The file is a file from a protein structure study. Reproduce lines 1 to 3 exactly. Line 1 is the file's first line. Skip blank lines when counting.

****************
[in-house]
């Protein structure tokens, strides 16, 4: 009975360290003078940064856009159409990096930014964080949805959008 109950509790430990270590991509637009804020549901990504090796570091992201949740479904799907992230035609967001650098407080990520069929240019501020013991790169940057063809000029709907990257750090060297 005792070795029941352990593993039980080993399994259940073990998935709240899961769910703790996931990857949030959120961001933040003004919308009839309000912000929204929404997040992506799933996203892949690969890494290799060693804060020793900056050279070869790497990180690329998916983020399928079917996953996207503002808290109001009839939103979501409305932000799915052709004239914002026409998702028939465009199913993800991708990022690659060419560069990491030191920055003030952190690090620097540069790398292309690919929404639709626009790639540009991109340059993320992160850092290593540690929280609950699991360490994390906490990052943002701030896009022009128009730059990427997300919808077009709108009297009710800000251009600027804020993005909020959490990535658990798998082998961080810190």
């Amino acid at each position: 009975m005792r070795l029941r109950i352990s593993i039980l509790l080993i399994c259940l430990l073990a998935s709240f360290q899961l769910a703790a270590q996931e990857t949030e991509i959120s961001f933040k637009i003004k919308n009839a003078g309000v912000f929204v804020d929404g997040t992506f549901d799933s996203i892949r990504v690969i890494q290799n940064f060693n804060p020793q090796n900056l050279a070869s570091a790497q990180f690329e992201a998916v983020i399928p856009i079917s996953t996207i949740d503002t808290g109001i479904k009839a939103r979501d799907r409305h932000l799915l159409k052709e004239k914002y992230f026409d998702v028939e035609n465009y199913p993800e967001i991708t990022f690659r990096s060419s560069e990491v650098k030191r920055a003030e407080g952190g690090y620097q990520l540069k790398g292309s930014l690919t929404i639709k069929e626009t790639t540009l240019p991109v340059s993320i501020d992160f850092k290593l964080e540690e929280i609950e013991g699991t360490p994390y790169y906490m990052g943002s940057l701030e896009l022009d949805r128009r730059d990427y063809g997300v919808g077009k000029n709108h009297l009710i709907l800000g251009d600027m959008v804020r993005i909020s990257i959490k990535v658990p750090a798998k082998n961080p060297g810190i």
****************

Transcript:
[in-house]
């Protein structure tokens, strides 16, 4: 009975360290003078940064856009159409990096930014964080949805959008 109950509790430990270590991509637009804020549901990504090796570091992201949740479904799907992230035609967001650098407080990520069929240019501020013991790169940057063809000029709907990257750090060297 005792070795029941352990593993039980080993399994259940073990998935709240899961769910703790996931990857949030959120961001933040003004919308009839309000912000929204929404997040992506799933996203892949690969890494290799060693804060020793900056050279070869790497990180690329998916983020399928079917996953996207503002808290109001009839939103979501409305932000799915052709004239914002026409998702028939465009199913993800991708990022690659060419560069990491030191920055003030952190690090620097540069790398292309690919929404639709626009790639540009991109340059993320992160850092290593540690929280609950699991360490994390906490990052943002701030896009022009128009730059990427997300919808077009709108009297009710800000251009600027804020993005909020959490990535658990798998082998961080810190």
């Amino acid at each position: 009975m005792r070795l029941r109950i352990s593993i039980l509790l080993i399994c259940l430990l073990a998935s709240f360290q899961l769910a703790a270590q996931e990857t949030e991509i959120s961001f933040k637009i003004k919308n009839a003078g309000v912000f929204v804020d929404g997040t992506f549901d799933s996203i892949r990504v690969i890494q290799n940064f060693n804060p020793q090796n900056l050279a070869s570091a790497q990180f690329e992201a998916v983020i399928p856009i079917s996953t996207i949740d503002t808290g109001i479904k009839a939103r979501d799907r409305h932000l799915l159409k052709e004239k914002y992230f026409d998702v028939e035609n465009y199913p993800e967001i991708t990022f690659r990096s060419s560069e990491v650098k030191r920055a003030e407080g952190g690090y620097q990520l540069k790398g292309s930014l690919t929404i639709k069929e626009t790639t540009l240019p991109v340059s993320i501020d992160f850092k290593l964080e540690e929280i609950e013991g699991t360490p994390y790169y906490m990052g943002s940057l701030e896009l022009d949805r128009r730059d990427y063809g997300v919808g077009k000029n709108h009297l009710i709907l800000g251009d600027m959008v804020r993005i909020s990257i959490k990535v658990p750090a798998k082998n961080p060297g810190i």